I recall when I worked at RPS (now owned by FedEx)we had specific training about MSDS. Any package we received that had a particular hazardous or potentially dangerous substance had a label on the package. We were required to remove one of the three or four tags which listed the substance and place them in an envelope for the truck driver. We were also informed of the MSDS book about hazardous materials, and how to use it. If a package handling company goes to lengths to inform its employees of potential hazards, I'm sure AMD would do just the same.

RE: Who's fault?
By HighWing on 11/9/2007 5:26:20 PM , Rating: 1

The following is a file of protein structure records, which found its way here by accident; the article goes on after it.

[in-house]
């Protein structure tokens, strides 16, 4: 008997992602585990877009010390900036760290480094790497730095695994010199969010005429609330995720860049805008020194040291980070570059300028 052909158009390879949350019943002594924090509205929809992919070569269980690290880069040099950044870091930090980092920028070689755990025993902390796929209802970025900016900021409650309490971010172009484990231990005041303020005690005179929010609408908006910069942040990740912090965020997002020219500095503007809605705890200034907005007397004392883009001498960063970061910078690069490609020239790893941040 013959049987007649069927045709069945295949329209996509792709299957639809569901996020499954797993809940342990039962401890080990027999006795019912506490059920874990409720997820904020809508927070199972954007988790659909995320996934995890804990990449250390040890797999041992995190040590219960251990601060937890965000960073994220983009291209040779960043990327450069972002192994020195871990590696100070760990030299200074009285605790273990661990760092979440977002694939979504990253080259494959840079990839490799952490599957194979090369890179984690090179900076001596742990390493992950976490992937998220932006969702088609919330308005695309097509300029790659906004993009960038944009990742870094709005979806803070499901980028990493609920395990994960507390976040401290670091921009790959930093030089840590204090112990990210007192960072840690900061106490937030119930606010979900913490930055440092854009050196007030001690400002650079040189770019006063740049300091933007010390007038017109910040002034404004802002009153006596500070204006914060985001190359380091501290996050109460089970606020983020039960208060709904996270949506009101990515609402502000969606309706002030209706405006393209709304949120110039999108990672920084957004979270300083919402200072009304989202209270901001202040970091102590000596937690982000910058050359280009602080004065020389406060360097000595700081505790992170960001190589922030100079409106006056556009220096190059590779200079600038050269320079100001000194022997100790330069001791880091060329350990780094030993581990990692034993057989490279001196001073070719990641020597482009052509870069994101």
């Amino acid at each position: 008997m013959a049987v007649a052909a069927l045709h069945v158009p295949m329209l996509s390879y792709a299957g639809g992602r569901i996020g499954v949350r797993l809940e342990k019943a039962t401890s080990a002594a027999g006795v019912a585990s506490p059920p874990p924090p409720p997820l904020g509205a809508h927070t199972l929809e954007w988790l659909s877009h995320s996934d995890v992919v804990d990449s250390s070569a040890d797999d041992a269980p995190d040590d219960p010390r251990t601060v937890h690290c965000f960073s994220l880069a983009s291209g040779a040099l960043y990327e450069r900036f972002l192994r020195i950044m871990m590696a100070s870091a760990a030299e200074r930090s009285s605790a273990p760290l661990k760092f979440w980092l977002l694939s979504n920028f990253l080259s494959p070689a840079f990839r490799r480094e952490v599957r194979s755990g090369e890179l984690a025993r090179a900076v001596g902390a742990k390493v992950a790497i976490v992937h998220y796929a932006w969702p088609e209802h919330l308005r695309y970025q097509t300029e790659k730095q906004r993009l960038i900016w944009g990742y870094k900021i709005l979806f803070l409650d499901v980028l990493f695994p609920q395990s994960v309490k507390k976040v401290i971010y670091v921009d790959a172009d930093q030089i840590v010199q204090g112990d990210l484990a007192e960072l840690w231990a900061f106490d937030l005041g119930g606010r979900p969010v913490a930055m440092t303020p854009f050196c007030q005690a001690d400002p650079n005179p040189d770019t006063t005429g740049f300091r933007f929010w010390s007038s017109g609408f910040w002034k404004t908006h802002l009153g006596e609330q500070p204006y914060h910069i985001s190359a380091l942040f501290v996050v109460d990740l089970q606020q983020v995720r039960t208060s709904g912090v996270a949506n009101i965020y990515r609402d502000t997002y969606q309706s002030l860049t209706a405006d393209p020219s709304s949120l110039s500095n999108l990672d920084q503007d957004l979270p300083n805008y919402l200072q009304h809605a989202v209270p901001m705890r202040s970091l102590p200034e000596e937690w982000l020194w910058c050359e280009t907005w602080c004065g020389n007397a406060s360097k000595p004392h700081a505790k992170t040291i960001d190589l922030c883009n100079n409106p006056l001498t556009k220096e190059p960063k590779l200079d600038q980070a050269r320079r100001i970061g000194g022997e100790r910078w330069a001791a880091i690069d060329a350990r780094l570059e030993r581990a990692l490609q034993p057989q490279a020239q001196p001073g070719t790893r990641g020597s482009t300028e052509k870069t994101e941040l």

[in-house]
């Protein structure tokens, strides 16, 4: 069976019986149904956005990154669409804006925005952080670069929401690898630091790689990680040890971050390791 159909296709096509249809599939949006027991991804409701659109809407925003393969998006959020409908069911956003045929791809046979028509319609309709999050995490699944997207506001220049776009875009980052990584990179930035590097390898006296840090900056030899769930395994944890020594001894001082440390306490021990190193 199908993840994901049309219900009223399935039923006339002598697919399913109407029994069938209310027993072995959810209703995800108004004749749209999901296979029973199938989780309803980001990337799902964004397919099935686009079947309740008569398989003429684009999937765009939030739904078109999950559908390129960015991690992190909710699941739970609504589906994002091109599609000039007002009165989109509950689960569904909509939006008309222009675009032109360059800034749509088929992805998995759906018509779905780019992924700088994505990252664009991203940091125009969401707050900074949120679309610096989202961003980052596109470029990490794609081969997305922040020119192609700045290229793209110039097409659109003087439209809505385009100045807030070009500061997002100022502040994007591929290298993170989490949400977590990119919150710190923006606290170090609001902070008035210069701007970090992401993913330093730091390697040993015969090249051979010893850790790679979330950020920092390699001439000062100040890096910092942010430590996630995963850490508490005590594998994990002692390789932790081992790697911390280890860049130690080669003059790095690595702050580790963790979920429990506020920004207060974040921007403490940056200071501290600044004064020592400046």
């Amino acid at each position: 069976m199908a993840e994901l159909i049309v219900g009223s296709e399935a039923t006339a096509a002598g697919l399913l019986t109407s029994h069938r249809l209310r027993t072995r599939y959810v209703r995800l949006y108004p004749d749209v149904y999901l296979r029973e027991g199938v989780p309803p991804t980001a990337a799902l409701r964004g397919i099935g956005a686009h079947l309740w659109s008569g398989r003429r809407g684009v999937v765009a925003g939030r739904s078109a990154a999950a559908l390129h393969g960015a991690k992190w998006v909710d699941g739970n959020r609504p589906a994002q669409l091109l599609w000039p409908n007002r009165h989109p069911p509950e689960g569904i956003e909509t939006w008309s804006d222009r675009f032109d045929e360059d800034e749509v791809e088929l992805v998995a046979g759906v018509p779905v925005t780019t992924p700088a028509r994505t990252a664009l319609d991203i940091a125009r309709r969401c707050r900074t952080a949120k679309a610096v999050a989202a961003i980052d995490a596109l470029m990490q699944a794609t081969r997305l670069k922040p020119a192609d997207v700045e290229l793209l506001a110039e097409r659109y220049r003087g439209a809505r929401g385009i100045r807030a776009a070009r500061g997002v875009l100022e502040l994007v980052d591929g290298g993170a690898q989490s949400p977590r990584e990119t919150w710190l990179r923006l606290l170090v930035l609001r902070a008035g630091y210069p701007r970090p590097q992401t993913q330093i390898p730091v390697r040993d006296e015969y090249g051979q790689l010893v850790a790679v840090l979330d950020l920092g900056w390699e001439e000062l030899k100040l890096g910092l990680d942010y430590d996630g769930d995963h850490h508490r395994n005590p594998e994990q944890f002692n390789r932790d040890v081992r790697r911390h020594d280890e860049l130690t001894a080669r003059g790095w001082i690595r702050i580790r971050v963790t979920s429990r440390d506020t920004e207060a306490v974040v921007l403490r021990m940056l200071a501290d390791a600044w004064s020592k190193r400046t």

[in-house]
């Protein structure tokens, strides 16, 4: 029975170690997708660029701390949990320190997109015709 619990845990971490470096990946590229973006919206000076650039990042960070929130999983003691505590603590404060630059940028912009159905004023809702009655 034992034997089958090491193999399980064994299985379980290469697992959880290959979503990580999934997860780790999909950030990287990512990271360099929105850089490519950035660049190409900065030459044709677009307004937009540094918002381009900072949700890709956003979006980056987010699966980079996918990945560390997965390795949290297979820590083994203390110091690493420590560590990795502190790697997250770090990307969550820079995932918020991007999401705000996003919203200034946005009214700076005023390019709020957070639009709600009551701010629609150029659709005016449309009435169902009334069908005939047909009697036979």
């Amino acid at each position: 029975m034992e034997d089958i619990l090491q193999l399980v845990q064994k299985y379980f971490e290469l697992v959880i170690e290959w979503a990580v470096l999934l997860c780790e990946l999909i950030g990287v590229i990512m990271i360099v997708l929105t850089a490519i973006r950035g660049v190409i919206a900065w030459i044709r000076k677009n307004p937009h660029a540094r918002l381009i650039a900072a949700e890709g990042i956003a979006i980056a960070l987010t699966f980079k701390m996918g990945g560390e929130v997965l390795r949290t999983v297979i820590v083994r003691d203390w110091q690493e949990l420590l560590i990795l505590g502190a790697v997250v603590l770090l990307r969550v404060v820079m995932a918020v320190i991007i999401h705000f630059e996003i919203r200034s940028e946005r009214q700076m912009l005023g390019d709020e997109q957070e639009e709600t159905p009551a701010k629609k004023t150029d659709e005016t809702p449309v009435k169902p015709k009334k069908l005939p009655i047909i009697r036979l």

While I do agree with you that perhaps a more in depth study of what caused the birth defects could be useful in placing true blame. I still have to argue with you that regardless of what really caused the birth defects it still does not change the fact that she was pregnant and working with chemicals that are known to cause birth defects. And for that reason her doctor AND supervisor should have known better to inform her of the risks. And blame should rightly fall on both if they failed to do so.

RE: Who's fault?
By masher2 on 11/9/2007 5:58:17 PM , Rating: 3
> "it still does not change the fact that she was pregnant and working with chemicals that are known to cause birth defects"

As is every other woman in the world whose ever been pregnant. Teratologic chemicals are everyhere, almost always in doses small enough to be totally harmless. What dose did she receive at AMD? The word "exposed" is suspiciously devoid of any hard facts.